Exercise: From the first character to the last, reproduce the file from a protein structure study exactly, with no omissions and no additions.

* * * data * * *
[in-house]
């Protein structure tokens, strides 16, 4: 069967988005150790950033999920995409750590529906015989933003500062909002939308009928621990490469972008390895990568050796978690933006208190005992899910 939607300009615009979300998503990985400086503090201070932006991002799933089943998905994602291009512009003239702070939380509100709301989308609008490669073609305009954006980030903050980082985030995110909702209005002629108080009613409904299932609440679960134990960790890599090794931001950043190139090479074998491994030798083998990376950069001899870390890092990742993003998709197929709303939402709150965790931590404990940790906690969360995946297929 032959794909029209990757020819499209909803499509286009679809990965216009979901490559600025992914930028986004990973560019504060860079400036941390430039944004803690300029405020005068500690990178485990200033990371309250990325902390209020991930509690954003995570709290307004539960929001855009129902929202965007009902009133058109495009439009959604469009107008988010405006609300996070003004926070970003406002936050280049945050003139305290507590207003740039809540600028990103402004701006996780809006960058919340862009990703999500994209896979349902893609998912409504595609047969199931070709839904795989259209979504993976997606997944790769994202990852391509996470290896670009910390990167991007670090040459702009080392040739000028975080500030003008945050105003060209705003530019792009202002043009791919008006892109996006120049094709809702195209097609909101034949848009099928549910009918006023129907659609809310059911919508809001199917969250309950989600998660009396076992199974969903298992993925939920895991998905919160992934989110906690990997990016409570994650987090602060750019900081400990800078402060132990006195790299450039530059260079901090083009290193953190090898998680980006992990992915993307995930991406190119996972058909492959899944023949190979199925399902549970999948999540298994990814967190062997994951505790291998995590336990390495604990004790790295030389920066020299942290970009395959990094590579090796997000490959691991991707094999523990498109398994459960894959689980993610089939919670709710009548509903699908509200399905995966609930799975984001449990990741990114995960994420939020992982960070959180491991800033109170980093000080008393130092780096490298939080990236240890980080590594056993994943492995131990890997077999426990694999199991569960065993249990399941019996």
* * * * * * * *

[in-house]
């Protein structure tokens, strides 16, 4: 069967988005150790950033999920995409750590529906015989933003500062909002939308009928621990490469972008390895990568050796978690933006208190005992899910 939607300009615009979300998503990985400086503090201070932006991002799933089943998905994602291009512009003239702070939380509100709301989308609008490669073609305009954006980030903050980082985030995110909702209005002629108080009613409904299932609440679960134990960790890599090794931001950043190139090479074998491994030798083998990376950069001899870390890092990742993003998709197929709303939402709150965790931590404990940790906690969360995946297929 032959794909029209990757020819499209909803499509286009679809990965216009979901490559600025992914930028986004990973560019504060860079400036941390430039944004803690300029405020005068500690990178485990200033990371309250990325902390209020991930509690954003995570709290307004539960929001855009129902929202965007009902009133058109495009439009959604469009107008988010405006609300996070003004926070970003406002936050280049945050003139305290507590207003740039809540600028990103402004701006996780809006960058919340862009990703999500994209896979349902893609998912409504595609047969199931070709839904795989259209979504993976997606997944790769994202990852391509996470290896670009910390990167991007670090040459702009080392040739000028975080500030003008945050105003060209705003530019792009202002043009791919008006892109996006120049094709809702195209097609909101034949848009099928549910009918006023129907659609809310059911919508809001199917969250309950989600998660009396076992199974969903298992993925939920895991998905919160992934989110906690990997990016409570994650987090602060750019900081400990800078402060132990006195790299450039530059260079901090083009290193953190090898998680980006992990992915993307995930991406190119996972058909492959899944023949190979199925399902549970999948999540298994990814967190062997994951505790291998995590336990390495604990004790790295030389920066020299942290970009395959990094590579090796997000490959691991991707094999523990498109398994459960894959689980993610089939919670709710009548509903699908509200399905995966609930799975984001449990990741990114995960994420939020992982960070959180491991800033109170980093000080008393130092780096490298939080990236240890980080590594056993994943492995131990890997077999426990694999199991569960065993249990399941019996």